enjoy

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best of both worlds

The most ideal or desirable attributes of two different things, situations, or circumstances. We hope that by forming a bipartisan committee we will be able form a body that represents the best of both worlds. I believe that living at college gives you the best of both worlds: a place where both study and social life can thrive.
See also: both, of, world

enjoy (oneself)

To have fun. We really enjoyed ourselves at your party last weekend—the band was great!
See also: enjoy

enjoy a long run

In theater, to be continuously performed over a long period of time, as of a specific play. Chicago has certainly enjoyed a long run—it's one of the longest-running shows in Broadway history.
See also: enjoy, long, run

enjoy your meal

An expression said by a server upon serving food in a restaurant. Here's the pasta for you, and the salmon for you, sir. Enjoy your meal.
See also: enjoy, meal
Farlex Dictionary of Idioms. © 2015 Farlex, Inc, all rights reserved.

*best of both worlds

a situation wherein one can enjoy two different opportunities. (*Typically: enjoy ~; have ~; live in ~.) When Don was a fellow at the university, he had the privileges of a professor and the freedom of a student. He had the best of both worlds. Donna hated to have to choose between retirement and continuing working. She wanted to do both so she could live in the best of both worlds.
See also: both, of, world

Enjoy your meal,

an expression used by food servers after the food has been served. The waiter set the plates on the table, smiled, and said, "Enjoy your meal." Waiter: Here's your dinner. Jane: Oh, this lobster looks lovely! Tom: My steak looks just perfect. Waiter: Enjoy your meal.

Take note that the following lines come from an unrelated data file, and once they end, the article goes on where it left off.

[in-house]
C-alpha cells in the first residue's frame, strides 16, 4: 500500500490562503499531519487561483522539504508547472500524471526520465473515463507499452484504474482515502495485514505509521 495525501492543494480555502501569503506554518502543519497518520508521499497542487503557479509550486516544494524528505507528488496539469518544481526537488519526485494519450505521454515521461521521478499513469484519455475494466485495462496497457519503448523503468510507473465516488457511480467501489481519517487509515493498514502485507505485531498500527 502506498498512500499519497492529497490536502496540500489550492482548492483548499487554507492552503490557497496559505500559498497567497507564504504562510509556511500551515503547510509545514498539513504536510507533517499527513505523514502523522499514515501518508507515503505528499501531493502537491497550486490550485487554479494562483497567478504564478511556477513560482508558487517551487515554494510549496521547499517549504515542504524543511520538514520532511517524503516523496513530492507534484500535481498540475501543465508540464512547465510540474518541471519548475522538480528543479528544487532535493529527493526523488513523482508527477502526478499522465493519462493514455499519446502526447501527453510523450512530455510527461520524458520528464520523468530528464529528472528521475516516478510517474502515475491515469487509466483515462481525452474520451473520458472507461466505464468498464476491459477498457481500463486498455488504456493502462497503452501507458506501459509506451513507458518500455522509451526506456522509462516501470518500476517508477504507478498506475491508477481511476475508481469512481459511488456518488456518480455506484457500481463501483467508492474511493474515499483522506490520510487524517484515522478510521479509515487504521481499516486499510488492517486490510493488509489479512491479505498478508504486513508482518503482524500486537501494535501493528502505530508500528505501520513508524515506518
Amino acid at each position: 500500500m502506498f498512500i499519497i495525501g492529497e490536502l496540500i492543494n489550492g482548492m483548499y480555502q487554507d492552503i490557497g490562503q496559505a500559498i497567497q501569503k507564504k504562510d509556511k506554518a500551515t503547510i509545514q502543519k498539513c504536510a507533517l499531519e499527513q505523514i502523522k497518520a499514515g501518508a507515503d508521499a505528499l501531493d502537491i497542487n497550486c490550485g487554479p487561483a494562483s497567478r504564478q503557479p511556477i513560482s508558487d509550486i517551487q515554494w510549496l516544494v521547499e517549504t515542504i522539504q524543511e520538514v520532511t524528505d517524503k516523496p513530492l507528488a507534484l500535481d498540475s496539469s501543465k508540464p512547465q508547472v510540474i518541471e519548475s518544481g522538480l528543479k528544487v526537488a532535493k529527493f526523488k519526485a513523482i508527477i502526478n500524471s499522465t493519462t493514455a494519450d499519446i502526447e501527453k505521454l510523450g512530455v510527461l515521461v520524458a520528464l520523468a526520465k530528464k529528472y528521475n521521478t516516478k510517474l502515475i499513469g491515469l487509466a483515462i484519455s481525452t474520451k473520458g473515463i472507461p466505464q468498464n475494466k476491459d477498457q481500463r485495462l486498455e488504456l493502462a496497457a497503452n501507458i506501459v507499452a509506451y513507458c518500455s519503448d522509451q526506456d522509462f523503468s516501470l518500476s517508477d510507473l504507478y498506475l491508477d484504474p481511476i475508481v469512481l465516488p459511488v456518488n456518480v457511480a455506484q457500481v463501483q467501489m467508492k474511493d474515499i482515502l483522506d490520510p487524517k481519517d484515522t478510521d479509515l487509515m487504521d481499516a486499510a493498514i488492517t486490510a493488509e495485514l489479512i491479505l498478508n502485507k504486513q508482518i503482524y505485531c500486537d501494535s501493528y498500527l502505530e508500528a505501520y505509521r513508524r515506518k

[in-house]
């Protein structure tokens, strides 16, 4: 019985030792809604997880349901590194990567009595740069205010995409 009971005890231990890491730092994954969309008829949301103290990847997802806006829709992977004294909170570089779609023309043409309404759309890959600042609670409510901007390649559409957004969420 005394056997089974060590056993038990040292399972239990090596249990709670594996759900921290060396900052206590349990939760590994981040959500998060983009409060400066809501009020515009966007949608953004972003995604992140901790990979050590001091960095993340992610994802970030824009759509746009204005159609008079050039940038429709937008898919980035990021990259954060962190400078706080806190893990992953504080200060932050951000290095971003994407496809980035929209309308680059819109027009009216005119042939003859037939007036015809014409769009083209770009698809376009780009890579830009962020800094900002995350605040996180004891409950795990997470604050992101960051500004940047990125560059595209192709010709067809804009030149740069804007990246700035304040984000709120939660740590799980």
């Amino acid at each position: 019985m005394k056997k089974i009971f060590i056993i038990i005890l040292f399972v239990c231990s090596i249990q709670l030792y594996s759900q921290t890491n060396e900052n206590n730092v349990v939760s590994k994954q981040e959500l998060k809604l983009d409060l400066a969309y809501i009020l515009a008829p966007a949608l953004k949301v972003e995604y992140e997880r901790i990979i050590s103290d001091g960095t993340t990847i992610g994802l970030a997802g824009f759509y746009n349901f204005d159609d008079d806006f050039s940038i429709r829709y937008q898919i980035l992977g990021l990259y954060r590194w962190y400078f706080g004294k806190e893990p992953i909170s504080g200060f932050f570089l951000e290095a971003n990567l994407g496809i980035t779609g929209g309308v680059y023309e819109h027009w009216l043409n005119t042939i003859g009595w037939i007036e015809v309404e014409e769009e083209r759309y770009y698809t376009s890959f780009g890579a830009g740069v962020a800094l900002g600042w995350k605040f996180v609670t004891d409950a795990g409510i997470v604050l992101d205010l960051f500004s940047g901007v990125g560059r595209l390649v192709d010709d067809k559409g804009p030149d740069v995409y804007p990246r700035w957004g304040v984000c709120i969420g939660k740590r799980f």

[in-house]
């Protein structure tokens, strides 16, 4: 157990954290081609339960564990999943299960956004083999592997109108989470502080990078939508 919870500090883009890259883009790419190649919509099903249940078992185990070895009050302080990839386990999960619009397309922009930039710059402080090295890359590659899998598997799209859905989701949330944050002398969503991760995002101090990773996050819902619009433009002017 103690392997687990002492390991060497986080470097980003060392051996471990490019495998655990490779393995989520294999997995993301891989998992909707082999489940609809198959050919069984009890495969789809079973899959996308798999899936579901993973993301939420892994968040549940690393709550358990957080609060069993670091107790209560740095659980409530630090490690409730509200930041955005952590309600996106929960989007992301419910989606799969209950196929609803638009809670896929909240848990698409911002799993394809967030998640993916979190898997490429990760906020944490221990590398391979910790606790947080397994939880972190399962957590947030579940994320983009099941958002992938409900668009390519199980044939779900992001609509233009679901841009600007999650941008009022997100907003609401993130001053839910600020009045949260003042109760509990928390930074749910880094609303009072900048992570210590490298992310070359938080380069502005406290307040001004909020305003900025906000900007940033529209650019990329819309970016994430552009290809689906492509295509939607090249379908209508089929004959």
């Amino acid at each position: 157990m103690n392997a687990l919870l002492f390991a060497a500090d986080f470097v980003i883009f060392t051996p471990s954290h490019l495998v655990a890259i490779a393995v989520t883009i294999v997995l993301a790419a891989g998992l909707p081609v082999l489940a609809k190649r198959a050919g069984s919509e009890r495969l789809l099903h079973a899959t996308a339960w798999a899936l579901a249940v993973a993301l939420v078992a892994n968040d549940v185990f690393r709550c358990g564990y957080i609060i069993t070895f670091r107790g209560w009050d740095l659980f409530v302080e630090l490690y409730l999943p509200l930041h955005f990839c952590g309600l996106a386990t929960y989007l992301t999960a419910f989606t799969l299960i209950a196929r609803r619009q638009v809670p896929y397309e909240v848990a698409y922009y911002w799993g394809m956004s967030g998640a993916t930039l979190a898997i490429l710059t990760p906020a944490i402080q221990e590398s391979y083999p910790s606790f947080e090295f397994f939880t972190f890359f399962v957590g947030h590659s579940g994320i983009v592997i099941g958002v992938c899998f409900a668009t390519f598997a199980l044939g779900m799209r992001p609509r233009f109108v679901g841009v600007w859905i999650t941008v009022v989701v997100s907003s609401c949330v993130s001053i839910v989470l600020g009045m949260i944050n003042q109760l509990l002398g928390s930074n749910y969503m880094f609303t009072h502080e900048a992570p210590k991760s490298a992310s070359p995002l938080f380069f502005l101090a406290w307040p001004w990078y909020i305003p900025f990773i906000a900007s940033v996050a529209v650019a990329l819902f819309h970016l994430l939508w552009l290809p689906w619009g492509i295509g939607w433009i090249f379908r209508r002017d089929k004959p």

See also: enjoy, meal
McGraw-Hill Dictionary of American Idioms and Phrasal Verbs. © 2002 by The McGraw-Hill Companies, Inc.

enjoy oneself

To have a pleasurable or satisfactory time.
See also: enjoy
American Heritage® Dictionary of the English Language, Fifth Edition. Copyright © 2016 by Houghton Mifflin Harcourt Publishing Company. Published by Houghton Mifflin Harcourt Publishing Company. All rights reserved.
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References in classic literature ?
If you knew what I have suffered and what I may yet endure, you would endeavour to let me taste the quiet and freedom from despair that this one day at least permits me to enjoy."
"Well, I can; and I don't see why I should n't enjoy myself as well as Trix."
"Why should n't I enjoy myself as well as the rest?
Polly could n't help laughing, and, in spite of the crush, enjoyed the slow journey from seat to carriage, for Tom took such excellent care of her, she was rather sorry when it was over.
She found it very lovely, and sat down on a cracker keg to enjoy it with a heart full of the innocent sentiment of her years.
"A real sacrifice is giving up something you want or enjoy very much, isn't it?"
Leaving her sister to her own devices, Amy proceeded to enjoy herself to her heart's content.
I should rather enjoy the brickbats and hooting, I think."
It was perfectly clear that the Signor Sinbad, Franz's host, had the honor of being on excellent terms with the smugglers and bandits along the whole coast of the Mediterranean, and so enjoyed exceptional privileges.
She enjoys spending time with friends and is a member of band and choir.
| Twins Sienah, above left, and Lukas Solan, right, get musical as |Ava Gappy, below left, plays with a doll and Oscar Bircham, below right, enjoys some outdoor play
Former Atomic Kitten Liz McClarnon, inset, enjoys the fireworks at the Edgbaston Spectacular
Some enjoy an extra treat, as in Wild Magic: The Immorals Book 1 by Tamora Pierce (193207-6832, $39.00), where the author herself joins with the Full Cast dramatists in telling of Daine, who carries a dark secret and a powerful magic which may be able to save her new home from destruction; others, such as Robert Heinlein's The Rolling Stones (1932076808, $39.00), can't enjoy author participation (Heinlein is long dead) and thus enjoys a lively rendition (here, by David Baker and the Cast family of voice actors).
Holland (1997) articulated a model of students' vocational interests which included six dimensions, or interest types: Realistic (R: practical, enjoys working with mechanical devices and working outdoors), Investigative (1: enjoys scientific pursuits, working with abstract ideas, researching and analyzing), Artistic (A: values aesthetics, enjoys using imagination and creativity), Social (S: concern for human welfare, enjoys teaching, helping, and working with people), Enterprising (E: enjoys directing, organizing, and leading), and Conventional (C: prefers structured tasks, enjoys practical pursuits and clerical activities).
Nikkei Manor enjoys a strong corps of Japanese-speaking volunteers.